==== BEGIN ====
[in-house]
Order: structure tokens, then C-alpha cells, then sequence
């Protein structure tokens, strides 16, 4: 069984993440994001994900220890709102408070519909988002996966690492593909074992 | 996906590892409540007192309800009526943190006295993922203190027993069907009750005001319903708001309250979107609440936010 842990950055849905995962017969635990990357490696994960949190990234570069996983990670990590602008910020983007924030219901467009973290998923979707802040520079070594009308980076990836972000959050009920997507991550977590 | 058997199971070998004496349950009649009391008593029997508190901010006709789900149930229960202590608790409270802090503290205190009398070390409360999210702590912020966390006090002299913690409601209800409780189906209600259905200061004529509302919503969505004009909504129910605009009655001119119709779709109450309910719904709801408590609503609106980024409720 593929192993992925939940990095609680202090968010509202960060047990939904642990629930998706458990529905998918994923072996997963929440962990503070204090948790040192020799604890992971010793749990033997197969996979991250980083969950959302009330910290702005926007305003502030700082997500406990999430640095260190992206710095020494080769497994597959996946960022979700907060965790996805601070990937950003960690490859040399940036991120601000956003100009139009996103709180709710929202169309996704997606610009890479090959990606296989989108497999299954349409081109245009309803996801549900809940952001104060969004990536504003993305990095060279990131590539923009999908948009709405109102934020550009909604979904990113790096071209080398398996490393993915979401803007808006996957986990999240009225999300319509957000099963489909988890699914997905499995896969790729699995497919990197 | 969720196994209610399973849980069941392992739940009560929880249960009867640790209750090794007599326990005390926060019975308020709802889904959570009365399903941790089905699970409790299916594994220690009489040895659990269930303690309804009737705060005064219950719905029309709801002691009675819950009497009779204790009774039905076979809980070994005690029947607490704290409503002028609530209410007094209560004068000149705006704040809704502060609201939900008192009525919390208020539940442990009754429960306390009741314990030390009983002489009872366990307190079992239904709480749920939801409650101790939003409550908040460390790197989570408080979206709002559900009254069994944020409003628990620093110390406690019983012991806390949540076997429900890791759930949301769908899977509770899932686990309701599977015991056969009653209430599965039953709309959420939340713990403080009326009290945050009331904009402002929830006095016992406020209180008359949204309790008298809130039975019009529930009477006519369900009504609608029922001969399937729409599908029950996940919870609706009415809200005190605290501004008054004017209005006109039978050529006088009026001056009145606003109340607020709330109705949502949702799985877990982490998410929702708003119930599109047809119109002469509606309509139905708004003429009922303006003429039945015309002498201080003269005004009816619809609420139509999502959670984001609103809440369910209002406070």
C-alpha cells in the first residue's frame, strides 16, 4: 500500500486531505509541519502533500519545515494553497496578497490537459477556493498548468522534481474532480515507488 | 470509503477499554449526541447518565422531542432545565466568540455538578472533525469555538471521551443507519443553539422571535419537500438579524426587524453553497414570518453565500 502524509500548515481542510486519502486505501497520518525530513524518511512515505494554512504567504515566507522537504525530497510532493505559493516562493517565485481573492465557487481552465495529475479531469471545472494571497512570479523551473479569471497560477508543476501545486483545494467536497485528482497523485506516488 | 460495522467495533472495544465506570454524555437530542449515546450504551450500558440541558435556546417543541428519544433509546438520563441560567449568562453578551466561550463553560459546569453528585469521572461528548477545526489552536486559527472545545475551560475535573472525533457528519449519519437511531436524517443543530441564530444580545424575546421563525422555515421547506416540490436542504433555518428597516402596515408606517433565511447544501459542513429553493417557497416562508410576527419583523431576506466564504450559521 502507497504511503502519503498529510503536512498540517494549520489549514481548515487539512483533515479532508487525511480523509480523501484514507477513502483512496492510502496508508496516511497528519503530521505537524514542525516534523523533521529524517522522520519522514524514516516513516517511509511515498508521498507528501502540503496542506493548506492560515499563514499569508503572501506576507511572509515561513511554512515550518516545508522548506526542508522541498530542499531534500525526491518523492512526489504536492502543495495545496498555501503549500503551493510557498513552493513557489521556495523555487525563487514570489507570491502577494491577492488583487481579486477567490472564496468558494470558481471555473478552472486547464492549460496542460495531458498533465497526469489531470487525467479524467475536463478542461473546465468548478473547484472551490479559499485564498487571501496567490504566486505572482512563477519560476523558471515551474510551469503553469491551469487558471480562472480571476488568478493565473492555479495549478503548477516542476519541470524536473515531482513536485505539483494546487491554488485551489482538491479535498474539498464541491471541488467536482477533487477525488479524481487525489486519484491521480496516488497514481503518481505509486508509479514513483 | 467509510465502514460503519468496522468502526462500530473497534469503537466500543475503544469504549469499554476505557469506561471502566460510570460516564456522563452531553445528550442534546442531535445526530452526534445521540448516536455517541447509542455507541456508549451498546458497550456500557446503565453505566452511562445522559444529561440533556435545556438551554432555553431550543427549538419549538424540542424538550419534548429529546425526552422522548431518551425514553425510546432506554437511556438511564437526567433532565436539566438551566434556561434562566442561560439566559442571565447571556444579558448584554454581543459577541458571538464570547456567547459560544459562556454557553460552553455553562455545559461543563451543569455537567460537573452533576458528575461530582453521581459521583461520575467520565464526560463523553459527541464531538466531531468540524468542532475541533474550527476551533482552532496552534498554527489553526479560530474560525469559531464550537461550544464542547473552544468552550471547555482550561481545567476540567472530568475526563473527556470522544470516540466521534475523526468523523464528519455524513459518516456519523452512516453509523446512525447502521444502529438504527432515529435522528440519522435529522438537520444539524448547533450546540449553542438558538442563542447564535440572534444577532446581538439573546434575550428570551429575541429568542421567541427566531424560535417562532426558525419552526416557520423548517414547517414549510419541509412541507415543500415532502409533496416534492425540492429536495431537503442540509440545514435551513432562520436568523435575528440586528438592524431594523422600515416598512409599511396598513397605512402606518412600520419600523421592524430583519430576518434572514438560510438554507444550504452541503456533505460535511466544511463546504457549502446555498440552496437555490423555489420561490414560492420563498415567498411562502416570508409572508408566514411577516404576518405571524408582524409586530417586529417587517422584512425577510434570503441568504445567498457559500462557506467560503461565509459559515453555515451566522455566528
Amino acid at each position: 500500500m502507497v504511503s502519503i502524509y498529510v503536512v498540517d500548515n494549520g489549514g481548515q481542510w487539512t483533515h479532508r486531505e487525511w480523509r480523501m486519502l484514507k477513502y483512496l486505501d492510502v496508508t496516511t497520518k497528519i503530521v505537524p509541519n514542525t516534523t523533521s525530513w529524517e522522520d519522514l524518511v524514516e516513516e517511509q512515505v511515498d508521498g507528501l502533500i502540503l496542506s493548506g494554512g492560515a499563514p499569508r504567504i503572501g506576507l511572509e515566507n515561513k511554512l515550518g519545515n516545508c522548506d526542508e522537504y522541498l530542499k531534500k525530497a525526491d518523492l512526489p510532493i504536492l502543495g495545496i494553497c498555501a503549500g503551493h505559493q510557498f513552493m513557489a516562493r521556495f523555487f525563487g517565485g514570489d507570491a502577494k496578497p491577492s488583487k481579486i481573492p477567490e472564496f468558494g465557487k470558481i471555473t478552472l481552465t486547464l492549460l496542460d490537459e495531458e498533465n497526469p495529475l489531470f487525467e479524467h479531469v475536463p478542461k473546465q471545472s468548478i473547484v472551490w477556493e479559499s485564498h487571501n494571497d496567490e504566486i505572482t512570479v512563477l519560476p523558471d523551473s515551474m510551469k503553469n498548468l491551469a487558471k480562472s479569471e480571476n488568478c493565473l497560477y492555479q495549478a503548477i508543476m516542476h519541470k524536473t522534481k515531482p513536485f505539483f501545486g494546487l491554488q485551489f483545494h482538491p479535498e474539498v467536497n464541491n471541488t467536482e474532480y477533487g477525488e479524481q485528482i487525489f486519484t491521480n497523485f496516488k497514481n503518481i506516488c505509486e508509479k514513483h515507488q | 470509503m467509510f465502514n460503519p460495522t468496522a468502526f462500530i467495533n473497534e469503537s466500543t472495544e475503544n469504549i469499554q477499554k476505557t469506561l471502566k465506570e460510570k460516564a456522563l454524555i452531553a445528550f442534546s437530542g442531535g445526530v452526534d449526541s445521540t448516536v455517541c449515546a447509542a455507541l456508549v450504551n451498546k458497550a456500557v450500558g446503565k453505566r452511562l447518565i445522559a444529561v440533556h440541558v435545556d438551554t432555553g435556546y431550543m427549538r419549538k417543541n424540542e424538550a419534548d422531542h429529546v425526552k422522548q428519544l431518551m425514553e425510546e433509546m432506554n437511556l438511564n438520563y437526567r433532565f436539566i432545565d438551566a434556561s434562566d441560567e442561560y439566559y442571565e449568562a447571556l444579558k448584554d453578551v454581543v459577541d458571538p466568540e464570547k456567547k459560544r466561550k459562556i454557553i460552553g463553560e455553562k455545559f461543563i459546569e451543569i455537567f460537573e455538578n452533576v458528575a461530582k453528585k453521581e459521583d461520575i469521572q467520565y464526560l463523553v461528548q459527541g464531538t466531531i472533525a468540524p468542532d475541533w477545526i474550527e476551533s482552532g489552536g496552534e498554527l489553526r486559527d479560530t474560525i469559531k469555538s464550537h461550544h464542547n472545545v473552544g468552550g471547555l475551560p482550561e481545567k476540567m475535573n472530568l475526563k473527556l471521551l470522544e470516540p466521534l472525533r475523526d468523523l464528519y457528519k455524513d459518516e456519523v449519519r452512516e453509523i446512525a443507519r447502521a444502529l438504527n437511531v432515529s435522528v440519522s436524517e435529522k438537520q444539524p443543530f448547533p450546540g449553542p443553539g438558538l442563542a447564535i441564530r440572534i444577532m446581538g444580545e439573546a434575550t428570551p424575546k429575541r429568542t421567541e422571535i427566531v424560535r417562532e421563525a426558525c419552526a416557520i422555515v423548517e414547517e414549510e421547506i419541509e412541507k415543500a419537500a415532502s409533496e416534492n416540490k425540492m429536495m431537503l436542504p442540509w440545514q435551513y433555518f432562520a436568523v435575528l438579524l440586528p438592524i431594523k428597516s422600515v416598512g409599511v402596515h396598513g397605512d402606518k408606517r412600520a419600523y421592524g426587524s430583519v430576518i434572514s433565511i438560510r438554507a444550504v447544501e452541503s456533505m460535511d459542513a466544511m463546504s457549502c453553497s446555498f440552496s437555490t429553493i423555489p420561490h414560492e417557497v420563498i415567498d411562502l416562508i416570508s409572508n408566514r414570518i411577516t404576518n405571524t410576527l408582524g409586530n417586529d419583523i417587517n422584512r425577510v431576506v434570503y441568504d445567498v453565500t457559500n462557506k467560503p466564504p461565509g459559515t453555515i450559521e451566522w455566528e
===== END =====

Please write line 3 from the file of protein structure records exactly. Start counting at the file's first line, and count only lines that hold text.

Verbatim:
């Protein structure tokens, strides 16, 4: 069984993440994001994900220890709102408070519909988002996966690492593909074992 | 996906590892409540007192309800009526943190006295993922203190027993069907009750005001319903708001309250979107609440936010 842990950055849905995962017969635990990357490696994960949190990234570069996983990670990590602008910020983007924030219901467009973290998923979707802040520079070594009308980076990836972000959050009920997507991550977590 | 058997199971070998004496349950009649009391008593029997508190901010006709789900149930229960202590608790409270802090503290205190009398070390409360999210702590912020966390006090002299913690409601209800409780189906209600259905200061004529509302919503969505004009909504129910605009009655001119119709779709109450309910719904709801408590609503609106980024409720 593929192993992925939940990095609680202090968010509202960060047990939904642990629930998706458990529905998918994923072996997963929440962990503070204090948790040192020799604890992971010793749990033997197969996979991250980083969950959302009330910290702005926007305003502030700082997500406990999430640095260190992206710095020494080769497994597959996946960022979700907060965790996805601070990937950003960690490859040399940036991120601000956003100009139009996103709180709710929202169309996704997606610009890479090959990606296989989108497999299954349409081109245009309803996801549900809940952001104060969004990536504003993305990095060279990131590539923009999908948009709405109102934020550009909604979904990113790096071209080398398996490393993915979401803007808006996957986990999240009225999300319509957000099963489909988890699914997905499995896969790729699995497919990197 | 969720196994209610399973849980069941392992739940009560929880249960009867640790209750090794007599326990005390926060019975308020709802889904959570009365399903941790089905699970409790299916594994220690009489040895659990269930303690309804009737705060005064219950719905029309709801002691009675819950009497009779204790009774039905076979809980070994005690029947607490704290409503002028609530209410007094209560004068000149705006704040809704502060609201939900008192009525919390208020539940442990009754429960306390009741314990030390009983002489009872366990307190079992239904709480749920939801409650101790939003409550908040460390790197989570408080979206709002559900009254069994944020409003628990620093110390406690019983012991806390949540076997429900890791759930949301769908899977509770899932686990309701599977015991056969009653209430599965039953709309959420939340713990403080009326009290945050009331904009402002929830006095016992406020209180008359949204309790008298809130039975019009529930009477006519369900009504609608029922001969399937729409599908029950996940919870609706009415809200005190605290501004008054004017209005006109039978050529006088009026001056009145606003109340607020709330109705949502949702799985877990982490998410929702708003119930599109047809119109002469509606309509139905708004003429009922303006003429039945015309002498201080003269005004009816619809609420139509999502959670984001609103809440369910209002406070």